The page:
Before and after pix soon…


July 26, 2009

The last month has been a bit of a blur, but in a good way, as I’ve been gallavanting around the US visiting family and friends – sorry if I didn’t make it to your neck of the woods! Now to figure out how to fit all my new purchases/gifts into the suitcase…

I’m looking forward to being back in BA… but hopefully the “polar” cold front will have passed by the time I get there.

A Pain in the Neck

June 18, 2009

So much for that writing every day thing… But here’s a slice of my life today.

I was up late last night researching things I want to buy while I’m back in the States this summer, and had trouble getting to sleep thinking about new toys and the impending arrival of a new (to me) couch! I was up early too, and headed out to a friend’s second-floor apartment to watch two guys (who arrived EARLY – shocking) lower said couch over the balcony and onto the sidewalk below. They kept telling me how complicated the job was because of this sign that was attached to the front of the building, but it all looked pretty smooth to me! Their clunky truck carried the couch and us 22 blocks to my place, where they (thankfully!) determined it would most likely make it in the front door of my apartment, and proceeded to carry it up 10 flights of stairs. The older guy, sweating on arrival, declared the stairs “mortal.” And mentioned again that they had done such a good job, and, you know, no obligation, but a tip might be nice. I was already paying a pretty penny for the move, but took pity and threw in a little extra “para los chicos.”

Then I had lunch and enjoyed a nice nap on the new couch.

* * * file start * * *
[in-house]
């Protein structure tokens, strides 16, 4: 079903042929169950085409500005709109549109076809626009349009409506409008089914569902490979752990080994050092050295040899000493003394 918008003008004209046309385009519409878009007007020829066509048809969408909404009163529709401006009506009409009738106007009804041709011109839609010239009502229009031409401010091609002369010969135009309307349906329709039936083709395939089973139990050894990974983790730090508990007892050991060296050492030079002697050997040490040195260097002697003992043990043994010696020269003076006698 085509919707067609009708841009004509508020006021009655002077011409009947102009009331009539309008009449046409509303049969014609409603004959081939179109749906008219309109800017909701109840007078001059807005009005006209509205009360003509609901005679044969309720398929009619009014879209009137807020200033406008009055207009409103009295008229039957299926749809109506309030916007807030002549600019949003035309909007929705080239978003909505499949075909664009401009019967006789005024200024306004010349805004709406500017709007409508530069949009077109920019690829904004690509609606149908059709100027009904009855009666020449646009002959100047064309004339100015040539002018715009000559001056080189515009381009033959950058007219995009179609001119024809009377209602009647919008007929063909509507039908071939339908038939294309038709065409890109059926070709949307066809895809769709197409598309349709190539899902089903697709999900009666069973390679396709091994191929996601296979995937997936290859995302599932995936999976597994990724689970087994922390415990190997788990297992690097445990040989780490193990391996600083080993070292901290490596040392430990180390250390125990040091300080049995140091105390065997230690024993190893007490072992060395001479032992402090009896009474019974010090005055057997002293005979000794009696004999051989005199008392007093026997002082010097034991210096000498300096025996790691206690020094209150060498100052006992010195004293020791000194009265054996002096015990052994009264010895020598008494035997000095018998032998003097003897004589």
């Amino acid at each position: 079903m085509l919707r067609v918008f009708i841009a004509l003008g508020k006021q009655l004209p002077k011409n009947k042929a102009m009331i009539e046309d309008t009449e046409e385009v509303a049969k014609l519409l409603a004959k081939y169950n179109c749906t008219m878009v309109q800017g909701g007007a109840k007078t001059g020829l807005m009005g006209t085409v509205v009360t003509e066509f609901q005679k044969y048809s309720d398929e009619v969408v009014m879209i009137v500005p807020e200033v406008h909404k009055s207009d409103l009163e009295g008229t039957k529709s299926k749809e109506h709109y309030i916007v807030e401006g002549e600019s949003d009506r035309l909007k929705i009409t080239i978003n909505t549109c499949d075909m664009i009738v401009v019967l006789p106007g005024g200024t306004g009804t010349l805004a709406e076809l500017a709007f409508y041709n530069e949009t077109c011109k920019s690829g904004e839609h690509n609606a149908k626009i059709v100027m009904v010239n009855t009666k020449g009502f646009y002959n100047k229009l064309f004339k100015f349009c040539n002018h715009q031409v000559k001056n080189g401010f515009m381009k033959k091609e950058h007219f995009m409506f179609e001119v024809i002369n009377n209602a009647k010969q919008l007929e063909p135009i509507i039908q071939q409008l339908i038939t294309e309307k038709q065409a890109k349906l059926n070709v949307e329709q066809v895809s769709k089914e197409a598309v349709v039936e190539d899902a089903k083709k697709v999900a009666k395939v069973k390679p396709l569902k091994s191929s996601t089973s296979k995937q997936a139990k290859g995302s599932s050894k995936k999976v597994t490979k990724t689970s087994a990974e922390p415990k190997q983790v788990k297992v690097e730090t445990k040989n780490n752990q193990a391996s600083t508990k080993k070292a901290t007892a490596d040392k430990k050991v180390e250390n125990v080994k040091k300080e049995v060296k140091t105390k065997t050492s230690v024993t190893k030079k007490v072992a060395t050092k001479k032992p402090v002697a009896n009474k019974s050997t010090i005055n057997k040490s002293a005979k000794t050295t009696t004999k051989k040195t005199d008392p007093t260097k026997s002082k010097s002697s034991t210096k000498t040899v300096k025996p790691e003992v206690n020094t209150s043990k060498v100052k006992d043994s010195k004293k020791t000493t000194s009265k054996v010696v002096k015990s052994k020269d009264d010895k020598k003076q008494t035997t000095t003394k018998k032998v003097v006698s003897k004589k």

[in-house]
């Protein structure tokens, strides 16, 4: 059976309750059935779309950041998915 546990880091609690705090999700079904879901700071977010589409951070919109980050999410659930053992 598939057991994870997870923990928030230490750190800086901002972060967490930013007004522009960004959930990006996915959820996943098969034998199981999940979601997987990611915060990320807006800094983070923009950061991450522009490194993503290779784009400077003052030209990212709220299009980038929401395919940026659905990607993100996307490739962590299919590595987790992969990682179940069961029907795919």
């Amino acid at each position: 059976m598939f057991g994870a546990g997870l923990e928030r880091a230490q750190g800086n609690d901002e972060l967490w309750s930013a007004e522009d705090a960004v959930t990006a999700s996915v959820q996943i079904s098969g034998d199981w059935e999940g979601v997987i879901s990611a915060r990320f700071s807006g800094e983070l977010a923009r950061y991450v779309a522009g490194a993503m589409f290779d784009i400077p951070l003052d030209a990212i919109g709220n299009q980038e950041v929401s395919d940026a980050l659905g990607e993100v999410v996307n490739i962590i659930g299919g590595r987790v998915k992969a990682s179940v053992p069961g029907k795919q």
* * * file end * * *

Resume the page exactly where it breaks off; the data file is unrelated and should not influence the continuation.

Then I went to a personal training session with my yoga teacher to work on some things to improve my yoga practice. Afterwards I stopped at a store, and while the guy was wrapping up my purchases I was rolling my starting-to-be-sore neck and shoulders. He asked me if I’d been here long (“here” meaning BA, of course), and when I told him I’d been here two years he said, “That’s why your neck hurts. Buenos Aires is a nice place to be for just a little while.” This sums up the sentiments of a lot of people I’ve talked to here, who can’t really understand why so many foreigners would want to come live in Buenos Aires, when they’d all just love to get out. Argentine-American singer Kevin Johansen has a song about that, actually; this is the chorus: “And all the people that aren’t from here would like to come and stay / And all the people that are from here just want to get away.”

A Good Day

June 4, 2009

I got an email today from a new client that starts out, “Hi Amy, You are amazing.” Can’t get much better than that! Makes working until really late the last few nights totally worth it.

More soon…